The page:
I am seriously impressed by your budget and weekly bill. Thanks for your tips!!

    1. Isn’t scratch baking so empowering?
      I am on the other end of the spectrum- I tend to under buy staples, which causes me to have to go buy them a closest grocery store where they are more expensive D:

  5. Great post, Kate. That Aldi cart looks familiar 🙂 It seriously is the best place to grocery shop ever! I love all your tips – especially the calculator one. I never thought about doing that because when I mentally add things in my head, I’m always off, even when I factor in tax. Your weekly budget and all the food you get is very impressive!

  6. I ask for the ugly, throw away produce and buy seconds on apples and bananas. The brown ones are so cheap! I also eat food that’s past the sell by date 🙂

  7. I am in total agreement with all your tips. I am a long-time penny-puncher at the grocery store so 3 things to add. 1.coupons especially digital but match them to the list you already made in tip #4. Do not buy the item just because there is a coupon. 2. Embrace markdowns, most grocery chains not markdowns close dated items especially meat and produce. If you had planned tacos remember the taco filling can be many things. The freezer is your friend here. Your can freeze both raw and cooked food. 3. Go to the store knowing that the grocery store is set up to make you want to buy impulsively. Stay focused on the plan you made.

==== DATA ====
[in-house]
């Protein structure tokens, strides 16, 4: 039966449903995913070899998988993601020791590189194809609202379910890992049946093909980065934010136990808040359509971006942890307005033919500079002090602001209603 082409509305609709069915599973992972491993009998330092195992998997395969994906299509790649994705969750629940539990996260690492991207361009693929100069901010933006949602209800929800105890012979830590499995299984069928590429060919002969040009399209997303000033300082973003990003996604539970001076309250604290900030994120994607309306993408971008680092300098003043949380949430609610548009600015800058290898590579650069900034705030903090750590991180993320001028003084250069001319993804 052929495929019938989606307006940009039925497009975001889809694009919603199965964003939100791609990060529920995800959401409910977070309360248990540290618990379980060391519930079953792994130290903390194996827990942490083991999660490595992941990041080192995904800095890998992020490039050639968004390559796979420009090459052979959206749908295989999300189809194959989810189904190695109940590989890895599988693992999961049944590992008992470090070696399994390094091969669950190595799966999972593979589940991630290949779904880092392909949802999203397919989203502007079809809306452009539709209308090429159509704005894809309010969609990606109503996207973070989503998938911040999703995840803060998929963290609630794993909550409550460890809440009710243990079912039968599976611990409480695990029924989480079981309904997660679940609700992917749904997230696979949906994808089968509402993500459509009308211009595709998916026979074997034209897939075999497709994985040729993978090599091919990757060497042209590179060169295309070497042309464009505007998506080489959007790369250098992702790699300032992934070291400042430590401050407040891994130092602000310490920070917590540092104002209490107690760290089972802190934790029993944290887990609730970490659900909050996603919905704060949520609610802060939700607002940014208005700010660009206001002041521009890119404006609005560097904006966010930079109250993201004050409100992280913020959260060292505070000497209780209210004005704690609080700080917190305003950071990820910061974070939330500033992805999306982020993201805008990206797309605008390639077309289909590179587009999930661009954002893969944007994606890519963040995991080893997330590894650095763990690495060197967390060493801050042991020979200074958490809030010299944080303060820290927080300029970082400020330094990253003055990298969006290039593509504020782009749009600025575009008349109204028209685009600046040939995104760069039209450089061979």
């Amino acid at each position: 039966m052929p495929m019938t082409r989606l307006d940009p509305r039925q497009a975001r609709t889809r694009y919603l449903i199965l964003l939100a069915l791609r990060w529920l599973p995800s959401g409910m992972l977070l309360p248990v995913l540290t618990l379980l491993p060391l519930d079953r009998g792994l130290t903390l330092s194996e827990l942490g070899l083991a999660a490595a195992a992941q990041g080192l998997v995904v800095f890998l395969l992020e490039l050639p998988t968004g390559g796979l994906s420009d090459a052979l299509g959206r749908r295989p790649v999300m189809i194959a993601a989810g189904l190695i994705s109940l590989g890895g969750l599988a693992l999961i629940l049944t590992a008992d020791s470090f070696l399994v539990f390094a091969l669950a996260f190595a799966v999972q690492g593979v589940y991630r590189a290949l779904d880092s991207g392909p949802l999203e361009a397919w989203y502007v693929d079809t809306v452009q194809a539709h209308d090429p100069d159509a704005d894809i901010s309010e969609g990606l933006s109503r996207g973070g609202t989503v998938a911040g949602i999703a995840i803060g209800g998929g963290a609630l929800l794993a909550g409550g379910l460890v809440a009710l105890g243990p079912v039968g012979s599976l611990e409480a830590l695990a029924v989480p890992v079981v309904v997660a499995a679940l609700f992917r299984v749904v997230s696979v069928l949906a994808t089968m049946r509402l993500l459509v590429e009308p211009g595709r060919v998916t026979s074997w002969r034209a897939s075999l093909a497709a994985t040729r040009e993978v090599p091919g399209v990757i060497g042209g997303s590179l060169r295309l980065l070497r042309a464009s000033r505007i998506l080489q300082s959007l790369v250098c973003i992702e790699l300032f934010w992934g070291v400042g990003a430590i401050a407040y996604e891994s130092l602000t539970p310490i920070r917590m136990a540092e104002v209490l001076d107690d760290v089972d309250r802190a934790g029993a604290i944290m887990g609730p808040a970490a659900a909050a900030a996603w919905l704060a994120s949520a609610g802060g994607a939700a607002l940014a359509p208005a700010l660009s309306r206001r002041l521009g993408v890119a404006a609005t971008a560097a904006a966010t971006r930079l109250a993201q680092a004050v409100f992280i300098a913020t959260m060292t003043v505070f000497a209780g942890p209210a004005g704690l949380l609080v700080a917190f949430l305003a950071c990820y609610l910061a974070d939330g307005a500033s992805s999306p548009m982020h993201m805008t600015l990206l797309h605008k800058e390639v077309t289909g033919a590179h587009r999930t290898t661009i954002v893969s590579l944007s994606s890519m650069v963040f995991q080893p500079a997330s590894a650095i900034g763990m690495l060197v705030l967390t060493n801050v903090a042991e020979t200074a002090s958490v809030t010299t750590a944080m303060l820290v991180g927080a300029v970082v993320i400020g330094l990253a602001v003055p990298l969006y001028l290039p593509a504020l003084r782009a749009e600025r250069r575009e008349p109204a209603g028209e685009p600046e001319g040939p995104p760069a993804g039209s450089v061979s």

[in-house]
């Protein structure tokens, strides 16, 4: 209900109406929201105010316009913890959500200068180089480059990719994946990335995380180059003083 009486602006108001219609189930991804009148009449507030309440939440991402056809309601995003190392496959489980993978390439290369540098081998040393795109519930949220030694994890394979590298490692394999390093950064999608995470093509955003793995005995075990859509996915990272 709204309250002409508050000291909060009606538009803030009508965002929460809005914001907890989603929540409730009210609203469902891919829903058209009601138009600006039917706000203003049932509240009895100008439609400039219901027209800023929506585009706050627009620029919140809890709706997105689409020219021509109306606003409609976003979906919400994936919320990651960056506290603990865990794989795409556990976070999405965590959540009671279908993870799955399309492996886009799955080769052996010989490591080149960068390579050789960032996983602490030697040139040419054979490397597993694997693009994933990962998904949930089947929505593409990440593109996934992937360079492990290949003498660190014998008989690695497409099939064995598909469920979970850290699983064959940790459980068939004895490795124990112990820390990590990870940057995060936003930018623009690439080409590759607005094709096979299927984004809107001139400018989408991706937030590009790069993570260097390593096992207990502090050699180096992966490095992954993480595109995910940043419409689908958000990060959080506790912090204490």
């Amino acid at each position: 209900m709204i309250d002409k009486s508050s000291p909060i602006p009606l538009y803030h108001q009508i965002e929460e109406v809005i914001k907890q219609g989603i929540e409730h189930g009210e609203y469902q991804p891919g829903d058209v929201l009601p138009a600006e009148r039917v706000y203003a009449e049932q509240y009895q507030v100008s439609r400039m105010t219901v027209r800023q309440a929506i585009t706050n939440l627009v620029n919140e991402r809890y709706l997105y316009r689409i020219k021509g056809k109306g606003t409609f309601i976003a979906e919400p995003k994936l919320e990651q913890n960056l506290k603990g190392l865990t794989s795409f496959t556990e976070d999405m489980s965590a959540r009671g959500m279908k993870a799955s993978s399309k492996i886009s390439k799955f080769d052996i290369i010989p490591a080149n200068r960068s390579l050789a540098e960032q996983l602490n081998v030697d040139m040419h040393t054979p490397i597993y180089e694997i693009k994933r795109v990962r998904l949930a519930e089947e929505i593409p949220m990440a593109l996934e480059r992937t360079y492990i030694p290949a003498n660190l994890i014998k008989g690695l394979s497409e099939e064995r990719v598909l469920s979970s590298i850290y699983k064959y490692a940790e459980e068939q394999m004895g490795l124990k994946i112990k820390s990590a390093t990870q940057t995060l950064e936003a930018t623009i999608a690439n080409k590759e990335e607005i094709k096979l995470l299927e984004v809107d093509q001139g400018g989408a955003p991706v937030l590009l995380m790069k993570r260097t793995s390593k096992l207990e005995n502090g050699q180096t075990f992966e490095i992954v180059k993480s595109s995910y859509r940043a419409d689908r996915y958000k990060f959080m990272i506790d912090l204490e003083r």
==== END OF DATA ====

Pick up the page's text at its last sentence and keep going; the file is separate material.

1. These are great! I love that you said to be prepared to face a grocery set up to play on your impulses!
      I definitely agree that be flexible about meal planning is the way to go. Saying pizza rather than “mushroom and feta pizza” allows more freedom to pick a topping that is on sale.

  8. These are actually so brilliant! I will keep your tips in mind as I scour the grocery store. One of my biggest problems is picking up things that are on discount – simply because they are cheaper, not because I actually need them. Raw nuts are 50 cents off? I’ll take them. Chocolate chips are buy two get one free? GET ‘EM. Even if I don’t need any of it! 🙂

    1. Thanks! I’m a sucker when it comes to sales too. I am especially bad when I see clothes on super sale, I’m pretty much set for life when it comes to clothes… But the deals are so enticing!